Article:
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Puppy Breathing Fast? 7 Fascinating Facts (& What To Do!)

When we own a puppy, we are stewards of his health. As such, when he starts breathing fast, erratically, or in an otherwise funky manner, we can be quickly filled with fear and dread. But are these emotions that can wash over us valid ones to have?

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Why Pups May Breathe Fast

There are several instances where you may catch your puppy breathing rapidly. Some of these instances may appear to be no-brainers, and shouldn’t ever be cause for alarm. For instance, if your pup has just spent the last half-hour playing vigorously in warm temperatures, he may be simply panting as a means to catch his breath.

Other instances where you catch your pup breathing quickly may need a little more explanation because they may strike you as a bit odd. For instance, you may catch rapid breathing with the little guy is asleep. You may even see him start breathing rapidly when he’s just sitting there, idling, without any prior exercise. 

The good news here is that in most of the cases involving rapid breathing, you don’t have a thing to worry about. However, it’s wise to know about the handful of scenarios where rapid puppy breathing could be a cause for alarm well before they arrive, so you’ll know how to handle things with a cool head.

What Rapid Puppy Breathing May Look Like

Rapid breathing in a pup may look subtle, in part because their size is so small. However, as this video demonstrates, there is enough of a visual clue to inform you that the pooch is not breathing at his normal pace. It’s certainly enough of a clue to potentially strike fear into your heart.

Rapid Puppy Breathing and Sleeping

A sleeping puppy can look adorable for obvious reasons. But when he starts breathing rapidly, he may look like he’s in trouble. This appearance may be augmented by other body motions the pup may be experiencing during slumber, like twitching, wriggling, or whining.

Thankfully, you have nothing to worry about here. Rapid breathing – and the other physical behaviors – are simply what puppies do when they fall asleep. In fact, this type of rapid breathing is similar to what you may see in an infant as they try to catch some “Zs.”

The reason for the breathing and movements is because the puppies are dreaming. While we don’t know what pups dream about, we can extrapolate from our own experiences in the dreamscape to surmise that they are experiencing some exciting, scary, and some flat-out trippy things. Their bodies are going to react in kind.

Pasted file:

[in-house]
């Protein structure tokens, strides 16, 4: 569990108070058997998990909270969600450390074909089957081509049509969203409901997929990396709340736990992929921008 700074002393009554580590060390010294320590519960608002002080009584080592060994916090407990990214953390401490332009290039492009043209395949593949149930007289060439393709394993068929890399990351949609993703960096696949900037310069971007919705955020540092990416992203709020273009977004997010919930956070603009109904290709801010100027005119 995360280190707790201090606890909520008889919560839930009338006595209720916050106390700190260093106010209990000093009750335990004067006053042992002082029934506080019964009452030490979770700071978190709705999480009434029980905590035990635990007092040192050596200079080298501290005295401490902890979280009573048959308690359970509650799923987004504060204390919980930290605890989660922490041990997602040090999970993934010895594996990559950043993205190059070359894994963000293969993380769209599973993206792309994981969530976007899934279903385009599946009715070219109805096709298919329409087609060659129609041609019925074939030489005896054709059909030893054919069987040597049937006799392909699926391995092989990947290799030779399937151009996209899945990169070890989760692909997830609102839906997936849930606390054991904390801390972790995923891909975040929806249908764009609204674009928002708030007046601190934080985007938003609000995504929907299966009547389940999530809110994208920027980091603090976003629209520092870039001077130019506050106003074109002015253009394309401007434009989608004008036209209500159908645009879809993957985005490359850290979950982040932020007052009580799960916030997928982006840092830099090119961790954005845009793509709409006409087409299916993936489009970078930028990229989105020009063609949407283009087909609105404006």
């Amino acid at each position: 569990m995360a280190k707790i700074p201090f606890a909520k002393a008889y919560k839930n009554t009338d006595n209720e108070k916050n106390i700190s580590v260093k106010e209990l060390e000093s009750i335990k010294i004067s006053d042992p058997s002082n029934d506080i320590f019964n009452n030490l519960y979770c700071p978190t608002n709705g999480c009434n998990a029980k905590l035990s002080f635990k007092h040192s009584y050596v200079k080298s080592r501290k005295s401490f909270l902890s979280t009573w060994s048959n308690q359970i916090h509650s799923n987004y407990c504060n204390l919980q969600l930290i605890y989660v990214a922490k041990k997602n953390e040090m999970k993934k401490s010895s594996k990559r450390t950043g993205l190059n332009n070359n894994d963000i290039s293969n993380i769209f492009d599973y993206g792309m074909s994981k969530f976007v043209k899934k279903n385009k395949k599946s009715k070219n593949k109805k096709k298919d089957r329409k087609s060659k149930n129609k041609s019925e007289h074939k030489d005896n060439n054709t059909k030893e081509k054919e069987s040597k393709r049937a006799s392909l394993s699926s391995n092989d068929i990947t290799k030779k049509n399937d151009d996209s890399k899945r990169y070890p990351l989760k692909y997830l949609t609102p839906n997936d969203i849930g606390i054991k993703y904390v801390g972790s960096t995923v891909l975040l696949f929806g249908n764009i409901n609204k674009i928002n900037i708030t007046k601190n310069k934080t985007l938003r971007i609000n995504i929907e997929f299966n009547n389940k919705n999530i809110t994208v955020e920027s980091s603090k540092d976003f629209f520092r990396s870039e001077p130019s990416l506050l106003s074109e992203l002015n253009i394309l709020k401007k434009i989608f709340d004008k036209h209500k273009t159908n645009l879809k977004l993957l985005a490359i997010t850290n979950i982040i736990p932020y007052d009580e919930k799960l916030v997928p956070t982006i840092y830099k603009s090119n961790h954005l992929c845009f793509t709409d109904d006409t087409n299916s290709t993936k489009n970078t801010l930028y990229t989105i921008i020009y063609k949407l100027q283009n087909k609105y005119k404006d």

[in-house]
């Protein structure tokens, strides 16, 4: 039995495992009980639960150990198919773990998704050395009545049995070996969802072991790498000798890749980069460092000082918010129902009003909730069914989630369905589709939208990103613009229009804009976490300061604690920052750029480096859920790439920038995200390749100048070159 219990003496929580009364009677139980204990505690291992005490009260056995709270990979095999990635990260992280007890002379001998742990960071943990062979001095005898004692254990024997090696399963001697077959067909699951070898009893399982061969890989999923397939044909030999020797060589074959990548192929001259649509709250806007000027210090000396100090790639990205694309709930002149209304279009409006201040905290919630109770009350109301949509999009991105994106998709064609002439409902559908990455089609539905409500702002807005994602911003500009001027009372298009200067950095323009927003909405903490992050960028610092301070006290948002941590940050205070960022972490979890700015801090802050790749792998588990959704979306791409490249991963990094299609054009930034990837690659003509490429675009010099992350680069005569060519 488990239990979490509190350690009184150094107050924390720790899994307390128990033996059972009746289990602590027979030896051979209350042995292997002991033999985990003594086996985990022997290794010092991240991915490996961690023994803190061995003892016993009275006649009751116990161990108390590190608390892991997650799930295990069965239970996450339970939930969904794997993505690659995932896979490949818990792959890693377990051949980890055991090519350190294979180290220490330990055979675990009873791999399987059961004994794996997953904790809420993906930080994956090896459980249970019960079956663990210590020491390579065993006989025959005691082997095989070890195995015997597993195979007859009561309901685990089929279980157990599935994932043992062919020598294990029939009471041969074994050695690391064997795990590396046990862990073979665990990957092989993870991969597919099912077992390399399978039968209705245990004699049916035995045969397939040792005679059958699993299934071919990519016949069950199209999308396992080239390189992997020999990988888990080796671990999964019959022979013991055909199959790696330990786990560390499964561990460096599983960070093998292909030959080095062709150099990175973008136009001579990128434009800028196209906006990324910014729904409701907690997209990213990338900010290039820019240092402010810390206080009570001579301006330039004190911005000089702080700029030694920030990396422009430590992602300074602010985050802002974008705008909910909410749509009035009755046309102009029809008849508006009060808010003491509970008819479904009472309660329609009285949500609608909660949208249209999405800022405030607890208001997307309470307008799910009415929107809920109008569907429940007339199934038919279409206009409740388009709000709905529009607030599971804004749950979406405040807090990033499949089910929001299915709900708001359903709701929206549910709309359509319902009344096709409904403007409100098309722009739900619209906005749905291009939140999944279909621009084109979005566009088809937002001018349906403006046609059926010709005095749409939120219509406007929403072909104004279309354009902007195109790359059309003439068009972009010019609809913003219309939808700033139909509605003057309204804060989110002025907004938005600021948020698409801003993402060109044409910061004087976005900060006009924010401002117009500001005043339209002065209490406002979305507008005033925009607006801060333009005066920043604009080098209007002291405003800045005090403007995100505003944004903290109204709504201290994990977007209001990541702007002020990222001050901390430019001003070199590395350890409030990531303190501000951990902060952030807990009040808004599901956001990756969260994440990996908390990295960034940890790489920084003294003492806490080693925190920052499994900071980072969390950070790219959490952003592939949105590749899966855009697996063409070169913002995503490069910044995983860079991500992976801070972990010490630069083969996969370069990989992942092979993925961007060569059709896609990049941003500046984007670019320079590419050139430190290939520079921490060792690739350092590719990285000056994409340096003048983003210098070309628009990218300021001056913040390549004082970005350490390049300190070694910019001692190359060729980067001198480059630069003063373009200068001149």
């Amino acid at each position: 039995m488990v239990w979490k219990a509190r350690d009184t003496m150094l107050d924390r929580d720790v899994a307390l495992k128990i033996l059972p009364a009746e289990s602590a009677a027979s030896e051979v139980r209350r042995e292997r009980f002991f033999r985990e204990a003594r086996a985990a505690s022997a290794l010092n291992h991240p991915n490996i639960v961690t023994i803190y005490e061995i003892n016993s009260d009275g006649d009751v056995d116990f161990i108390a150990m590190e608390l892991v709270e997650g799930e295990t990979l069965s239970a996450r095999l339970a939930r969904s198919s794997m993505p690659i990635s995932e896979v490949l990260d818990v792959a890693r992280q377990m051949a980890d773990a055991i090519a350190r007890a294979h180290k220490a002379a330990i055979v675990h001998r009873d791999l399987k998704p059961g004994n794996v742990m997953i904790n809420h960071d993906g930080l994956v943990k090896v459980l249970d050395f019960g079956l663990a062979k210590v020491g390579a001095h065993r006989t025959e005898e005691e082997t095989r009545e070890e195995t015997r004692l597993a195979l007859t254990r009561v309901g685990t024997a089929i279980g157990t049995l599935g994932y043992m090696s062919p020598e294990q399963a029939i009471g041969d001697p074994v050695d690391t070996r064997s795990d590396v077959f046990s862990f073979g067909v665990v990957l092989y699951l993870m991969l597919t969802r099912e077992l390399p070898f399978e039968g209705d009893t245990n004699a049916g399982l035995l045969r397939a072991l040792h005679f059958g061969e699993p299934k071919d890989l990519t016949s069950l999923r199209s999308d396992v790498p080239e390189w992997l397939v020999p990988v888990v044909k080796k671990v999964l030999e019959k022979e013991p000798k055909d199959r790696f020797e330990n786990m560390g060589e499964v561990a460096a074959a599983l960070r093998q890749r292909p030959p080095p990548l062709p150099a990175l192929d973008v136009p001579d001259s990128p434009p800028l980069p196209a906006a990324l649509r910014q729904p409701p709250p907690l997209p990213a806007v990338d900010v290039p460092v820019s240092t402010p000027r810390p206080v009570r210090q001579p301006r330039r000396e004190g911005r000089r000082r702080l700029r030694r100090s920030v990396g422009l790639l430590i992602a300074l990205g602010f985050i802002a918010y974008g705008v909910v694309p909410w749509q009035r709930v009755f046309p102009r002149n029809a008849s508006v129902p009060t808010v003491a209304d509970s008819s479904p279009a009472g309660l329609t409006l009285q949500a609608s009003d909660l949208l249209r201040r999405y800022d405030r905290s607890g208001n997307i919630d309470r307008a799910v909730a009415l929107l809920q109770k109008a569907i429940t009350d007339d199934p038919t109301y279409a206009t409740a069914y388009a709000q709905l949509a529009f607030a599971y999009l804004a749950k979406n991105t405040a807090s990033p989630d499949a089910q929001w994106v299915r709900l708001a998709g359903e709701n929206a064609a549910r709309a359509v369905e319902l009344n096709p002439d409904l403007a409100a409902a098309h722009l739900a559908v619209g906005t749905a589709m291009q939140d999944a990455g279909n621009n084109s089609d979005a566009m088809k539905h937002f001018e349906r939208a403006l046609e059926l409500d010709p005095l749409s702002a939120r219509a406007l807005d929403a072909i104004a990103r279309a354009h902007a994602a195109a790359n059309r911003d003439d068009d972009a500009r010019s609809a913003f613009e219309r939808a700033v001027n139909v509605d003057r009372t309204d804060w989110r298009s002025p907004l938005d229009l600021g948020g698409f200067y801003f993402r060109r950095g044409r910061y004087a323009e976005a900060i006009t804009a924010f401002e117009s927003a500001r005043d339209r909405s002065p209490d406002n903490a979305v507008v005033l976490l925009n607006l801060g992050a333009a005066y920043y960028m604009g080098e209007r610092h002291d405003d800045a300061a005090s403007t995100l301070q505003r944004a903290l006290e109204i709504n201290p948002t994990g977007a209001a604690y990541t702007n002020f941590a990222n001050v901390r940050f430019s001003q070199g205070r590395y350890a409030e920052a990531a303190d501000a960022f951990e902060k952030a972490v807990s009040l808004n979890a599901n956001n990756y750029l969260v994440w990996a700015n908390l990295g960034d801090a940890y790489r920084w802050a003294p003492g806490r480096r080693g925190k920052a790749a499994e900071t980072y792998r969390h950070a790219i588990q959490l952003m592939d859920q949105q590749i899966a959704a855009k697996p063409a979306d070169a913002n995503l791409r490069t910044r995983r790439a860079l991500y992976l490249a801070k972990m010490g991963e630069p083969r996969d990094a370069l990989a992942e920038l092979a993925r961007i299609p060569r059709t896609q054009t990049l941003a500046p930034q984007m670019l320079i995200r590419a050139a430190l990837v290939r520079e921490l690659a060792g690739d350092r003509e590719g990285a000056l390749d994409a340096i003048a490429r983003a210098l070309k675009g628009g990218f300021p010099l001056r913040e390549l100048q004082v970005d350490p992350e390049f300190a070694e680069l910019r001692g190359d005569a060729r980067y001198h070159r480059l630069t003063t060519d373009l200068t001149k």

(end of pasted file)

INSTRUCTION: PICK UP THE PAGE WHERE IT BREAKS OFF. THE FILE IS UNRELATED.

We may get worried over rapid breathing during sleep because pups do a whole lot of slumbering. But it’s necessary for them to sleep so much, because sleep is the time where their bodies grow and develop. Dreaming – and the rapid breathing that stems from it – is merely a by-product of this important process.

Puppies, Breathing, and Stress

You’ve wanted to bring a puppy into your home. The reasons you’ve put forth the effort to pick up the perfect pooch seems fairly obvious. Namely, you want a four-legged companion to keep you company, bring you joy, and shower with love.

This is not obvious to the puppy. In fact, when you excitedly pick up your puppy from a reputable breeder, your little guy may be a bubbling cauldron of emotions, but they’re pretty much the opposite of the emotions you’re experiencing.

When you pick up a puppy, you’re separating him from his mother and uprooting him from an environment that he’s grown used to. This is a huge life change for him to deal with, and it can cause the little guy a whole lot of stress. This anxiety that comes from a sudden rush of change can manifest itself into rapid breathing.

In this situation, you don’t have anything to worry about from a medical standpoint. However, it would behoove you to treat the puppy gentle at this time, so he’s not completely overwhelmed. This especially is the case if you plan on jumping into to the realm of training and socialization immediately.

There’s a lot to teach a new puppy to turn him into a good adult dog, from where to do his business to where to sleep at night. If you try and cram this information into long training sessions, you’ll exacerbate his stress levels, which could lead to rapid breathing. Keep the training sessions small and sweet so your little buddy doesn’t wear out his lungs.

Rapid Breathing and Panting

There may be times when your puppy’s rapid breathing progresses into panting. If this is the case, this doesn’t necessarily mean that your little guy has an issue. You should be able to apply some basic logic to determine whether or not he’s okay.

As mentioned earlier, if your dog is coming down from a playtime session, his panting and rapid breathing mean he's probably just catching his breath. Panting could be a sign that he's trying to cool off, which may not be easy to remember if the thermostat is set to your liking. That said, if you're not entirely sure of the cause, talk to your vet.

You should also be concerned when your little buddy’s panting and rapid breathing is accompanied by a few other adverse symptoms. If you also notice your pup vomiting, refusing to eat, or showing signs of lethargy, don’t mess around. Take your pup to the vet immediately.